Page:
We are investing in training 25 teachers in east lothian in this approach but what I found even more relevant to what it is we are trying to do on an authority basis is the developmental approach which can traslate to any teaching situation – regardless of subject.

Thanks Mhairi.

I would like to point out that in the example given screening is used instead of teaching the trick “put the number in your head”. By screening the first amount the teacher can guide the child towards a count-on strategy based on real understanding (they learn in their own time that they don’t need to count the first amount for themselves) and not by teaching a trick like “put the first number in your head.”

This of course is only one example of screening. Screening can be used in a variety of ways to guide children from the concrete to the abstract through understanding the reality of number.

Mhairi, Where can I find out more about the screening you talk about here? A colleague mentioned recently the “put the first number in your head” thing and I used it with great success with a couple of P4s. When they want to retrieve the number you can see their eyes going up to where they touched their heads when they “put it in”, and sometimes their hand even goes up as well. It’s very effective. But I didn’t realise it was part of a more structured approach. Can you give me some refs please?

Thanks

The problem with teaching children to “put a number in your head” is that there is no underpinning understanding required. Although it may appear effective to begin with this can be problematic when children are presented with new problems. If they do not understand what they are doing they are not likely to relate this understanding to different settings. Screening allows children to understand counting-on strategies for themselves and therefore they are far more likely to apply/adapt this skill to different settings/problems.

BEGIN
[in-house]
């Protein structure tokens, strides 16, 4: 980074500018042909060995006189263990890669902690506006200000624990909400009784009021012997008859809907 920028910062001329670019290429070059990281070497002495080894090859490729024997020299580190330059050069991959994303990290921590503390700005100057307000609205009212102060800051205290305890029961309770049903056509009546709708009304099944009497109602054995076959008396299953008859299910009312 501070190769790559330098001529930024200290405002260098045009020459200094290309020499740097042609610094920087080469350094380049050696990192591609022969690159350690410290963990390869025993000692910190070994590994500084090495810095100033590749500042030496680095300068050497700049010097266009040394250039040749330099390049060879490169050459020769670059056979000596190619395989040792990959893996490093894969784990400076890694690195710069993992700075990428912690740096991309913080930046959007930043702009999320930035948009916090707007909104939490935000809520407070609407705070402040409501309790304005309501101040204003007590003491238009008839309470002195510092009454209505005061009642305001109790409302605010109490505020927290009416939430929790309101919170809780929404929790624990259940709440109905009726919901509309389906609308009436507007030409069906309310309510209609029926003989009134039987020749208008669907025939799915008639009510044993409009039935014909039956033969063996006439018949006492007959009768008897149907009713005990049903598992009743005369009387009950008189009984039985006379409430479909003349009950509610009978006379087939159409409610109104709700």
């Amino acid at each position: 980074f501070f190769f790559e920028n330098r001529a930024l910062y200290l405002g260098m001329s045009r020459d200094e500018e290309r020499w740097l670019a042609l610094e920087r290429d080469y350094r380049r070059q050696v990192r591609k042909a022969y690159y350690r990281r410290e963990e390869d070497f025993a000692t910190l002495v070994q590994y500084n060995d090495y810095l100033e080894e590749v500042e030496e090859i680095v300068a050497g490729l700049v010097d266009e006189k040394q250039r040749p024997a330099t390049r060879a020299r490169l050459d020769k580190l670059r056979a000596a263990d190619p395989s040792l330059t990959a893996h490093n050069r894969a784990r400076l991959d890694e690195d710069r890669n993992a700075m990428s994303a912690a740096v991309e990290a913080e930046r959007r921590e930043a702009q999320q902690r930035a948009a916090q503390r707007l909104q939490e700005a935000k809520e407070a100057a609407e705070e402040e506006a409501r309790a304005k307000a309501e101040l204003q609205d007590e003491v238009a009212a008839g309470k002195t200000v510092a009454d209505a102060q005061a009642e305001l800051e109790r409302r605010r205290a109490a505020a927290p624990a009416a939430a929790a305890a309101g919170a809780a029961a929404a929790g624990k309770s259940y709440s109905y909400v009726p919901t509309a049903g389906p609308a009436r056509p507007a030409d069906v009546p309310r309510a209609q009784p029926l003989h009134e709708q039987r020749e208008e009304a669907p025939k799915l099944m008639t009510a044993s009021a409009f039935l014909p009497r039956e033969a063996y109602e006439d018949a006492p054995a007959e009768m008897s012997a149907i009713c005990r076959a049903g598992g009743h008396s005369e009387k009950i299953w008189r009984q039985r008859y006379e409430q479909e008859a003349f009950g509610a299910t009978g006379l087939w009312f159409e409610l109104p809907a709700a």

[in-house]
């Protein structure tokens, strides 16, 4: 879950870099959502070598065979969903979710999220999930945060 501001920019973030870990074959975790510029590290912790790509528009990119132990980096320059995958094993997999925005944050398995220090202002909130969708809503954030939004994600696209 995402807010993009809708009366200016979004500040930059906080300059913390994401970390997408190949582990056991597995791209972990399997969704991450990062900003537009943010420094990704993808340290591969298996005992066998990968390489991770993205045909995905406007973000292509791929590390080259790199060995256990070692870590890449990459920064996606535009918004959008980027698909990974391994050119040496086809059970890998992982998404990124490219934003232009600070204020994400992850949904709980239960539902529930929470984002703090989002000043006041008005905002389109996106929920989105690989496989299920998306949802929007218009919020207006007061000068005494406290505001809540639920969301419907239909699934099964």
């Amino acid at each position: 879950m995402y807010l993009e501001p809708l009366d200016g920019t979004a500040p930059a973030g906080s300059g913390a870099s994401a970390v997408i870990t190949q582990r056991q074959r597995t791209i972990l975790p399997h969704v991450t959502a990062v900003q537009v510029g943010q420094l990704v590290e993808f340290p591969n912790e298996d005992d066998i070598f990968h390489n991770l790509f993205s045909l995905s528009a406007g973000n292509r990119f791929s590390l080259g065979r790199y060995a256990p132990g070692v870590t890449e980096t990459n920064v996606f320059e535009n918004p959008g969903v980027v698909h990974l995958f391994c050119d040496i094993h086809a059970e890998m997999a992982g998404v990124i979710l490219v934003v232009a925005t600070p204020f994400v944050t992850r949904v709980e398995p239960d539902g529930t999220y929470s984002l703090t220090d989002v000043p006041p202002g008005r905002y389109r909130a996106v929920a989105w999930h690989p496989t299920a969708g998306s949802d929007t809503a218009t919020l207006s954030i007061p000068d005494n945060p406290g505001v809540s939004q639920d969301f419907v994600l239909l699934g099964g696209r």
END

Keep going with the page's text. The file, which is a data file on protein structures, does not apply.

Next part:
There are several Maths Recovery Books that go into this in detail but most are course books and difficult to read . A more reader-friendly book is “Teaching Number in the Classroom with 4-8 year olds” ISBN 1412907586.

In East Lothian we are introducing MR Tracker which is basic training in Maths Recovery Techniques. This is a good starting point to understanding the potential of screening tasks. Training in Maths Recovery is highly recommended!

Thanks for this Mhairi. I hope I didn’t misrepresent our conversation too much?

Thanks Mhairi. That’s very useful. I’ll follow it up after parents nights and PLPs next week.

Hadn’t realised until it was pointed out to me today that I had referred to myself as Mrs Stratton. It is unlike me to be so formal. Mhairi will do fine!

Hi, delighted you have picked up the fantastic potential of Maths Recovery to our pupil’s learning in maths. Dorothy’s comment was an interesting one as it pinpointed a crucial aspect of Maths Recovery.

The child who is being taught to put a number in their head and count on ‘appears’ to be counting on but in reality has no abstract concept of that number they still have it as part of a number sequence. It is only when a child moves on from this through the teaching and devlopment Mhairi describes that they can be judged to be truly counting on. If this aspect of a child’s number development is not recognised then the child and the teacher will struggle to develop more complex strategies and many children go through their school lives still only being able to count by ones because the numbers they are using only make sense to them within a number sequence. Developing a part whole concept of numbers becomes a rote learning task and children struggle and so do teachers.

Thanks Jane

I’m learning.

Don

Hi

I’m in my first term at Strathclyde Uni and working through the first Module (Looking forward to meeting you in a couple of weeks, Jane) I am absolutely hooked already – the problem is I think of all the children I have met but didn’t know hod to get to the route of the problem. We are training four teachers in Angus this session, but I’m sure it will be rolled out in the coming terms.